High risk life insurance

Do you need high risk life insurance? Find out what makes someone ‘high risk’ and what you can do to reduce your premiums.

Updated 20 May 2020  | 3 min read

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Key points

  • It's a bit morbid, but the cost of your life insurance is based on your risk of death
  • Factors such as age, health and lifestyle could mean you’re classed as ‘high risk’
  • High risk individuals might find it harder to find life insurance and usually pay more
  • Always shop around as insurers classify risk in different ways

What is high risk life insurance?

Insurers look at your risk profile when calculating your life insurance premiums. The more risk factors you have, the more likely it is that the insurer will have to pay out, so the cost of insurance rises.

High risk life insurance is for people at greater risk of death during the insurance term. This can make it difficult or expensive to get standard life insurance, so a specialist provider is needed. 

What factors make someone high risk?

Insurers typically look at these factors to determine if someone is high risk:

  • Age - the older you are, the higher the risk
  • Pre-existing medical conditions - such as a history of stroke or high blood pressure
  • Obesity - having a high body mass index (BMI) score puts you at higher risk
  • Address - if you live in an area where life expectancy is lower, you’ll pay more
  • Smoking - regular smoking increases your risk of serious medical conditions
  • Alcohol consumption - heavy drinking also increases your risk
  • Job - for example, being a police officer is higher risk than an office job
  • Hobbies - risky hobbies such as rock climbing can increase premiums
  • Travel - frequent travel to high-risk places might cost you more

Excluding a specific pre-existing condition

If you have a medical history that puts you at higher risk, such as a previous diagnosis of cancer, you could exclude this condition from your cover in order to reduce premiums. 

This would mean your insurance would pay out if you die from a cause other than the specific pre-existing condition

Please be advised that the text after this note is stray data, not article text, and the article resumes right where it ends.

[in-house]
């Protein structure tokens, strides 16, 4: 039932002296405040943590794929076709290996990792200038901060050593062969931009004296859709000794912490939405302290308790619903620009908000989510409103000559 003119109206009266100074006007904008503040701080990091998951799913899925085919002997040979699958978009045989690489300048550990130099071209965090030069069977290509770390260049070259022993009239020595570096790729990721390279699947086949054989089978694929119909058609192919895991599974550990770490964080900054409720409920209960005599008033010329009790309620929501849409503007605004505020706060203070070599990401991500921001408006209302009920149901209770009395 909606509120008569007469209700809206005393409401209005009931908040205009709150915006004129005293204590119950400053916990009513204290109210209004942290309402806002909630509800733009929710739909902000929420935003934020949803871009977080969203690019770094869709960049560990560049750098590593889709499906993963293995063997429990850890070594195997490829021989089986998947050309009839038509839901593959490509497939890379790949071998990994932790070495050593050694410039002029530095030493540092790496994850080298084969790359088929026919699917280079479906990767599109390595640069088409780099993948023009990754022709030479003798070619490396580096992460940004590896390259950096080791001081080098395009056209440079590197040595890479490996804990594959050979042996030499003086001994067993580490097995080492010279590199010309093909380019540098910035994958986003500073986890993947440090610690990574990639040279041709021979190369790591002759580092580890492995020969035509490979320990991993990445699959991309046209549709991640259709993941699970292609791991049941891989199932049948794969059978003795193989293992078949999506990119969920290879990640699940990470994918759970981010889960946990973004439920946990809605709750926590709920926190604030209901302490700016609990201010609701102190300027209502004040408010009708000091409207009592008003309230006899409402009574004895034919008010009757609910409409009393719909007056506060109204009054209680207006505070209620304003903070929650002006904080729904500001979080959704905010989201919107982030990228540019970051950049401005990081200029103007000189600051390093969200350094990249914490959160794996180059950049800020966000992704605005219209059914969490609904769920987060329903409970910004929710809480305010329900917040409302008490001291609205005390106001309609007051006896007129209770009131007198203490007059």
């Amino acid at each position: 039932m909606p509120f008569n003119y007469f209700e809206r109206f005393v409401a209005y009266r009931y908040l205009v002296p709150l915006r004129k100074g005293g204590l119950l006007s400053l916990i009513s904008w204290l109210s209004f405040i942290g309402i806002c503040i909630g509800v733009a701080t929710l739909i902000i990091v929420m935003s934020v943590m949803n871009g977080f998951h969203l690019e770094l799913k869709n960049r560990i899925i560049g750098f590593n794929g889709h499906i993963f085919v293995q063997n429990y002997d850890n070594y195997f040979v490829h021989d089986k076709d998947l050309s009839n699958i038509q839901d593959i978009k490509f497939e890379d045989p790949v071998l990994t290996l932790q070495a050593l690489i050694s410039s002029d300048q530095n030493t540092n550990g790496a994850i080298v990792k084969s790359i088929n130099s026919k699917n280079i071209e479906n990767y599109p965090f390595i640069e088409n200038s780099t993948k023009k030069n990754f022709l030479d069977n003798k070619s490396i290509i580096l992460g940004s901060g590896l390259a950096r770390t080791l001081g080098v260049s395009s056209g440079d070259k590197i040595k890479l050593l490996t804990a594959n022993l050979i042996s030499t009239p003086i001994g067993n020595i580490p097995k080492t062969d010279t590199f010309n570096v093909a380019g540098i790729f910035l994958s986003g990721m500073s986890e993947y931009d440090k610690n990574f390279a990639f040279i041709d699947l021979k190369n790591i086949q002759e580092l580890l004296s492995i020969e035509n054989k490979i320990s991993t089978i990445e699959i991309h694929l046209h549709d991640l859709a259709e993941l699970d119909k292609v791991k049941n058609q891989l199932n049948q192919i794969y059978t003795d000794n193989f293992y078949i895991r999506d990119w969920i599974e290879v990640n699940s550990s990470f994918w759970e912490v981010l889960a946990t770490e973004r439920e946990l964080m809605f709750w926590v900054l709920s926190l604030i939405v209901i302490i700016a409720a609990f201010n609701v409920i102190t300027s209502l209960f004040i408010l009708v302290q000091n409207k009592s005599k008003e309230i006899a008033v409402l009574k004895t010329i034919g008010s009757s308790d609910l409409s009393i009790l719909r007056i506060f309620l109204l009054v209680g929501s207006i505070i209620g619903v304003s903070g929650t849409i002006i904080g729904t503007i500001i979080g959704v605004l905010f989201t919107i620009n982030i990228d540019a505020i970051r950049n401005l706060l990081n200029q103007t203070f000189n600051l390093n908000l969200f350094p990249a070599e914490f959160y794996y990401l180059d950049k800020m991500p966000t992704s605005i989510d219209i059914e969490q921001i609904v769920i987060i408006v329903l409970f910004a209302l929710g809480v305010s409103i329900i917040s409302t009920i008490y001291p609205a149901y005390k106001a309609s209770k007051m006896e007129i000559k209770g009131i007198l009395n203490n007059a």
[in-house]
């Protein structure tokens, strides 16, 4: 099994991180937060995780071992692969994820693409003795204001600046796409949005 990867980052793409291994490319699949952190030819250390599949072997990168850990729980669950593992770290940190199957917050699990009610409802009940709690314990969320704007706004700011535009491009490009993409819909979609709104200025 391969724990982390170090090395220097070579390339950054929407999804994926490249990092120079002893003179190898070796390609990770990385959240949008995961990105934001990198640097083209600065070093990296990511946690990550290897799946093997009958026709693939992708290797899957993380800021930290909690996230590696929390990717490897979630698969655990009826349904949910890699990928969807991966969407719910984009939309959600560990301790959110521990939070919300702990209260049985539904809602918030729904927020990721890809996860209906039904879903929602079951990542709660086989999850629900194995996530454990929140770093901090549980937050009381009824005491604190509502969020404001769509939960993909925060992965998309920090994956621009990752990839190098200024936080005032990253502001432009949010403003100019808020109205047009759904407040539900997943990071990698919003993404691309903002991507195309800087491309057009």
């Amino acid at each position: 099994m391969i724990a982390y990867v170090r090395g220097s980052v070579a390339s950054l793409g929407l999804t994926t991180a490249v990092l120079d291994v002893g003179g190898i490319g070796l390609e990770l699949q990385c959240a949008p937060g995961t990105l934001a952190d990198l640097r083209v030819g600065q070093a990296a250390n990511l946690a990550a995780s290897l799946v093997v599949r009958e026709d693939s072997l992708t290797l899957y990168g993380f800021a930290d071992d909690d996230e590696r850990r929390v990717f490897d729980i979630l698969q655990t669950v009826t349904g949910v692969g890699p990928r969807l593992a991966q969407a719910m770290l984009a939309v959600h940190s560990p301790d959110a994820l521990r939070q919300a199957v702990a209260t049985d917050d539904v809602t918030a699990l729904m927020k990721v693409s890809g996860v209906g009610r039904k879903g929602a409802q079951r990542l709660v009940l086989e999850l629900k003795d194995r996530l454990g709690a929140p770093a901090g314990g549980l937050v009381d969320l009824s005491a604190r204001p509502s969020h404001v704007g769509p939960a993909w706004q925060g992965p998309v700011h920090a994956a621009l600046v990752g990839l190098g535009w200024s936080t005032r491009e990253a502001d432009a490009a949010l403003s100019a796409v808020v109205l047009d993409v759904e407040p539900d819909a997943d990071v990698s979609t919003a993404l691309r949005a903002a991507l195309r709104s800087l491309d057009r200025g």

Critical illness cover

Along with high risk life insurance, you might choose to take out additional critical illness cover that insures you against the risk of getting certain life-limiting illnesses, such as multiple sclerosis or cancer. This means you'd get a payout if you were diagnosed with a critical illness.

Being classified as high risk for life insurance means you’ll pay more for other forms of insurance too, such as income protection insurance, critical illness cover and health insurance

Do I need high risk life insurance?

If one or more risk factors listed above apply to you, it’s likely that you’ll need high risk life insurance. 

Insurers differ in how they approach high risk life insurance. For example, the same job might be classed as high risk by one insurer but standard risk by another. This means it’s even more important to shop around and compare providers.

How can I make myself less of a high risk for life insurance?

Some risk factors can’t be altered, like age or medical history. But other risk factors can be reduced or removed through lifestyle changes. 

For example, stopping smoking, losing weight or giving up a risky hobby will probably bring down the cost of your high risk life insurance. Changing career or moving to a new area could also have an impact. Check with your insurer if you think your risk profile should be reviewed. 

You should always be honest with your insurer. If you’re misleading or don’t tell the insurer something important, your cover could be invalid in the event of a claim. Or, your payout might be reduced by the amount they think you should've paid if they had the right information over the term of your insurance.

Moving to a new insurance provider

For most categories of insurance, changing to a new provider is a smart way to obtain the same benefits for less. But the cost of life insurance rises as you get older and potentially experience health problems. This means that dropping an existing policy to take out a new one could increase the cost. 

There’s nothing to stop you from holding multiple life insurance policies, so it might make sense to take out additional cover rather than cancel an existing policy. Your current insurer may also be willing to reduce premiums if your circumstances have changed.